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The Daily Wildcat

The Daily Wildcat


Olson: closure for a legend

Olson: closure for a legend

The irony was clearer than HD when Lute Olson stepped up to the podium to give an eight-minute speech before thousands of glassy-eyed spectators in McKale Center Saturday. He wore khakis and a red polo with Arizona’s Block A on the left breast – the same Block A that was painted on the court this past spring, replacing the navy circle at halfcourt that read “”Lute & Bobbi Olson Court.””

The literal uprooting of his name from the court was a sign of the program moving forward into the hands of new head coach Sean Miller, but that doesn’t mean Olson’s accomplishments over the past decade will be forgotten.

“”The Lute Era is not over – not as long as guys keep accomplishing things,”” said former Wildcat and current San Antonio Spurs forward Richard Jefferson. “”A new era is beginning, but Lute’s is not over. You look at Luke (Walton) and he’s an extension of John Wooden’s era through his dad. Eras from people like that never end.””

“”As all of us continue our careers,”” Jefferson added, “”our accomplishments and our children will all be an extension of the Lute Olson era.””

And yet, closure had finally come for Lute Olson – a coach, teacher, father, friend and legend.

“”An event like this has to be a little bittersweet for Coach,”” said Wildcat luminary Steve Kerr. “”It signifies that it’s over. It wasn’t easy for him.””

Olson’s retirement came at the tail-end of a downward-spiraling exit from a quarter-century of coaching in Tucson that included an unexpected leave of absence, which he initially said was not “”a health scare, but rather a personal matter that needs my undivided attention,”” then calling it a “”medical condition that was not life-threatening, but serious enough to require time away.”” In the past couple of years, Olson had a stroke, went through a divorce and suddenly retired without saying goodbye to the community that has treated him like a king since he arrived from Iowa in 1983.

It’s not the way Tucson nor the basketball community wanted to see him leave.

But on Saturday, Olson was able to close out his career on the highest of all highs, being honored with a two-hour retirement program before an estimated 6,500 fans and dozens of former UA players and coaches, his family and a handful of administrative figures from the past three decades. It was more than he ever imagined.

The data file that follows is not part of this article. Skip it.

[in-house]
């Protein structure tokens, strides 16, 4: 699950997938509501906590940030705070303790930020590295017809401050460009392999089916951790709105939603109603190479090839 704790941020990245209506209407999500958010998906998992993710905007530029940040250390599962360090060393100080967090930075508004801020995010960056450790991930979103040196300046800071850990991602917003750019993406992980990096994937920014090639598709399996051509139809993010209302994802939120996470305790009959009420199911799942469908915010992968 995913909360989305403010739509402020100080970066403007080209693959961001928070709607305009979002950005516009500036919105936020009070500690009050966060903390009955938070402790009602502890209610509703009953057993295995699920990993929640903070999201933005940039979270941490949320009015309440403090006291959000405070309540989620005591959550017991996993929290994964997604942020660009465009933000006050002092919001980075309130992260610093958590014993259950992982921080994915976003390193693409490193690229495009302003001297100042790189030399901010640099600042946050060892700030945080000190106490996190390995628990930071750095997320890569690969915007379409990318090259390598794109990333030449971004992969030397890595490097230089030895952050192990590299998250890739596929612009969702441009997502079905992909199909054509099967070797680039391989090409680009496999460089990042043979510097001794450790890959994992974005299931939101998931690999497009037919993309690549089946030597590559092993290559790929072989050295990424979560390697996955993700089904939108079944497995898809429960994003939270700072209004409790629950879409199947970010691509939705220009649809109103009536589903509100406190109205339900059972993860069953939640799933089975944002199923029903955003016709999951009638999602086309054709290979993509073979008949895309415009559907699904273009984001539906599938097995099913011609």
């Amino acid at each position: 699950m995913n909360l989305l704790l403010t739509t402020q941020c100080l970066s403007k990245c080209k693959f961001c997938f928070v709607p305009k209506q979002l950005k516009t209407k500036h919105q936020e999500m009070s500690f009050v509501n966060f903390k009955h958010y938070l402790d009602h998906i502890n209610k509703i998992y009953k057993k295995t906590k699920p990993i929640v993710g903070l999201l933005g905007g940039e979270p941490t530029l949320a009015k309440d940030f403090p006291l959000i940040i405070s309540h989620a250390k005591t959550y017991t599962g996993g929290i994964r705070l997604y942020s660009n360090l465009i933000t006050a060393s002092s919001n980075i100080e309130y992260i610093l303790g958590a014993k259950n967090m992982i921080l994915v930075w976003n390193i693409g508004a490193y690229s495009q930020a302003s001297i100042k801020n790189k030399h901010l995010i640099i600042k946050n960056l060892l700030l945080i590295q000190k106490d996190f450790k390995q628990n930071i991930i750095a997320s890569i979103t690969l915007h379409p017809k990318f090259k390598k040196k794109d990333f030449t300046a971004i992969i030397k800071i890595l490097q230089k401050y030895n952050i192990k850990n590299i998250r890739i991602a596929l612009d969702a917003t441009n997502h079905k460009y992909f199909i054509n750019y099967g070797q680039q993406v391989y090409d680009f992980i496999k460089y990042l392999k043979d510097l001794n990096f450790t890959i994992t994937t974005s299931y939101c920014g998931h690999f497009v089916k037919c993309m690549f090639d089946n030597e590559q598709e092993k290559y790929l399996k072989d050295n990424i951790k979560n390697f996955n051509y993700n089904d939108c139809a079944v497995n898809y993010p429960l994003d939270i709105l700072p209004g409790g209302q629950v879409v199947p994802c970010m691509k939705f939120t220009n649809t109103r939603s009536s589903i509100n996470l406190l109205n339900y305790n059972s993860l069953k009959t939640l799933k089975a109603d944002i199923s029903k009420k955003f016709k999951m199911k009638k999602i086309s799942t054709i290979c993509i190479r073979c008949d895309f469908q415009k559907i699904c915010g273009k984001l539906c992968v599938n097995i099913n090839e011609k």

“”This is mind-boggling, the number of you that have shown up to be involved in this,”” Olson said. “”Speaking on behalf of my family, I can’t say how much I appreciate this.””

Finally, Olson had the chance to say goodbye to his most faithful fans, from young to old. Diehard Wildcat fans such as 75-year-old Phyllis Goodman, who has held season tickets since before McKale Center was even erected, attended the ceremony. Another fan, Doug Tepper, was dressed in Olson’s signature coaching apparel: Khakis, white shirt, red tie and navy blazer. Tepper’s hair and eyebrows were died white, and “”Lute!”” was painted in red across the middle of his face.

More than 25 years of emotion swirled around the arena like an easy summer breeze. At one point during the ceremony, UA senior point guard Nic Wise laughed while Olson’s grandson Matt Brase, shared a story of the coach trying to use a boogie board in California. Just a moment later, Wise buried his face in his hands and wiped the corner of his eyes. Olson was one of seven coaches Wise has played for in the past seven years.

“”I don’t know if there’s another program in the country where players of three decades can have such a close bond with each other,”” Brase said as Wise covered his face.

Added former Wildcat-great Sean Elliott: “”I never played a minute on this court with (former player) Pete Williams, but every time I see Pete, we hug like we played four years together.””

Olson, whom UA President Robert Shelton called the “”greatest coach and leader of men in the history of college basketball,”” will return in the fall to McKale Center as a spectator, watching as his legacy continues through Miller and the current team – even if they’re playing on a newly painted court that no longer boasts his name. And he’ll be able to do so in peace and comfort.

Finally, Olson has received closure.

“”From the bottom of my heart and the hearts of my family, thank you for all the great years,”” Olson said to conclude the program. “”And go Wildcats.””

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